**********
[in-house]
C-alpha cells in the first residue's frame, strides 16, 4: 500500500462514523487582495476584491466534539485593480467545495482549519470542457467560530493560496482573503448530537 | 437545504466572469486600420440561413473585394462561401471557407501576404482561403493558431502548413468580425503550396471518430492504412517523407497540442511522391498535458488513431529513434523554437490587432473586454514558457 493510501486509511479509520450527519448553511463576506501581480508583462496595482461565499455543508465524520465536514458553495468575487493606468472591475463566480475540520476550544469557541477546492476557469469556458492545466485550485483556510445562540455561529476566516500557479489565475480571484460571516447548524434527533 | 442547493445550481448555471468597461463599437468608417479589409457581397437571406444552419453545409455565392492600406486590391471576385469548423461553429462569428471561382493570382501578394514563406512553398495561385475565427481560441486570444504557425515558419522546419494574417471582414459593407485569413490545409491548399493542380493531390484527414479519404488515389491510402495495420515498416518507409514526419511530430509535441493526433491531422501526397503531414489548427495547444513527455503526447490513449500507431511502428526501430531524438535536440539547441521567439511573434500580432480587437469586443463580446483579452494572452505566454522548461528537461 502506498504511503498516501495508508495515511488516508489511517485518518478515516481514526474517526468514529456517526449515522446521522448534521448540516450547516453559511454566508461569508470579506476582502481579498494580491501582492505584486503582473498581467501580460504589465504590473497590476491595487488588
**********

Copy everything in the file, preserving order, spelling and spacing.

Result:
[in-house]
C-alpha cells in the first residue's frame, strides 16, 4: 500500500462514523487582495476584491466534539485593480467545495482549519470542457467560530493560496482573503448530537 | 437545504466572469486600420440561413473585394462561401471557407501576404482561403493558431502548413468580425503550396471518430492504412517523407497540442511522391498535458488513431529513434523554437490587432473586454514558457 493510501486509511479509520450527519448553511463576506501581480508583462496595482461565499455543508465524520465536514458553495468575487493606468472591475463566480475540520476550544469557541477546492476557469469556458492545466485550485483556510445562540455561529476566516500557479489565475480571484460571516447548524434527533 | 442547493445550481448555471468597461463599437468608417479589409457581397437571406444552419453545409455565392492600406486590391471576385469548423461553429462569428471561382493570382501578394514563406512553398495561385475565427481560441486570444504557425515558419522546419494574417471582414459593407485569413490545409491548399493542380493531390484527414479519404488515389491510402495495420515498416518507409514526419511530430509535441493526433491531422501526397503531414489548427495547444513527455503526447490513449500507431511502428526501430531524438535536440539547441521567439511573434500580432480587437469586443463580446483579452494572452505566454522548461528537461 502506498504511503498516501495508508495515511488516508489511517485518518478515516481514526474517526468514529456517526449515522446521522448534521448540516450547516453559511454566508461569508470579506476582502481579498494580491501582492505584486503582473498581467501580460504589465504590473497590476491595487488588